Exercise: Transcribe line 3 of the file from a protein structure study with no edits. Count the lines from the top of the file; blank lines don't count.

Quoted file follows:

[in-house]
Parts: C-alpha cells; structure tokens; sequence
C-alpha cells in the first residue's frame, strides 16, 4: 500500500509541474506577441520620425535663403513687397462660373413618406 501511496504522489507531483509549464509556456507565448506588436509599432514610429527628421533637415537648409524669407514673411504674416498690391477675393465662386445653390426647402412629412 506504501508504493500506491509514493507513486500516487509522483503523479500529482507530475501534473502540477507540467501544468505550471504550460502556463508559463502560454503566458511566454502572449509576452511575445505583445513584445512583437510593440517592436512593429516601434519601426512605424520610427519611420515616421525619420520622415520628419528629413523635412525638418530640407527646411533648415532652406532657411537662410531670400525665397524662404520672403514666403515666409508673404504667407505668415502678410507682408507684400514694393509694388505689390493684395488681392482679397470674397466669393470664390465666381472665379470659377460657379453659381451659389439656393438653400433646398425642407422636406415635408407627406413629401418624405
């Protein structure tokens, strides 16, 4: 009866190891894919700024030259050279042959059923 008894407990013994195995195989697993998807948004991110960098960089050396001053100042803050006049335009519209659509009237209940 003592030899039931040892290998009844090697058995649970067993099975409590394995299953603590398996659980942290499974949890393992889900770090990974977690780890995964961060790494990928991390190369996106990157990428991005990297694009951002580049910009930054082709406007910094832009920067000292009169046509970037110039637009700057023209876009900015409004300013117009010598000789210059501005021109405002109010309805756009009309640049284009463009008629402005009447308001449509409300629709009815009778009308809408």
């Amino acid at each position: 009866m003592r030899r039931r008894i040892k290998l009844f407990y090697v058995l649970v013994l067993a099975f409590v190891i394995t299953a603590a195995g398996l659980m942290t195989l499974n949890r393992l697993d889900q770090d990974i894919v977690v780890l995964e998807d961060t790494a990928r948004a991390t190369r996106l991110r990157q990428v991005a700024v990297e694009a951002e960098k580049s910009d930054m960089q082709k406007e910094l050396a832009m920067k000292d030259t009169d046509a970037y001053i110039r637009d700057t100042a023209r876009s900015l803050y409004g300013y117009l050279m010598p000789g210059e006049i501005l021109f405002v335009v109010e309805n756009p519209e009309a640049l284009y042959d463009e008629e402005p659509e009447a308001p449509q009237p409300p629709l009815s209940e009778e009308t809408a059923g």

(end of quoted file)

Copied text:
C-alpha cells in the first residue's frame, strides 16, 4: 500500500509541474506577441520620425535663403513687397462660373413618406 501511496504522489507531483509549464509556456507565448506588436509599432514610429527628421533637415537648409524669407514673411504674416498690391477675393465662386445653390426647402412629412 506504501508504493500506491509514493507513486500516487509522483503523479500529482507530475501534473502540477507540467501544468505550471504550460502556463508559463502560454503566458511566454502572449509576452511575445505583445513584445512583437510593440517592436512593429516601434519601426512605424520610427519611420515616421525619420520622415520628419528629413523635412525638418530640407527646411533648415532652406532657411537662410531670400525665397524662404520672403514666403515666409508673404504667407505668415502678410507682408507684400514694393509694388505689390493684395488681392482679397470674397466669393470664390465666381472665379470659377460657379453659381451659389439656393438653400433646398425642407422636406415635408407627406413629401418624405